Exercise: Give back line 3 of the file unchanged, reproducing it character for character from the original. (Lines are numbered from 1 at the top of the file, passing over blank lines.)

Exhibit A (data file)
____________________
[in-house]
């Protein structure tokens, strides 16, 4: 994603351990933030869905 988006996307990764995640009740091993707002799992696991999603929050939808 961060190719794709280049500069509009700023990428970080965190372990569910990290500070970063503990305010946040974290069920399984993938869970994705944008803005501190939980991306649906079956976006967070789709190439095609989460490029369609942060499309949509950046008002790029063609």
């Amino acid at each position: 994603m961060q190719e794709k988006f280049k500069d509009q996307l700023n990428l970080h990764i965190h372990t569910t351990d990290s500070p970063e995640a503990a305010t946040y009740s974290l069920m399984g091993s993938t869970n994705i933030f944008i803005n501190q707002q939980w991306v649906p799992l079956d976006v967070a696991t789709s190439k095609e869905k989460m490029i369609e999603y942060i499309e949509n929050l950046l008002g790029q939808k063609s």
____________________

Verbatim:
């Amino acid at each position: 994603m961060q190719e794709k988006f280049k500069d509009q996307l700023n990428l970080h990764i965190h372990t569910t351990d990290s500070p970063e995640a503990a305010t946040y009740s974290l069920m399984g091993s993938t869970n994705i933030f944008i803005n501190q707002q939980w991306v649906p799992l079956d976006v967070a696991t789709s190439k095609e869905k989460m490029i369609e999603y942060i499309e949509n929050l950046l008002g790029q939808k063609s």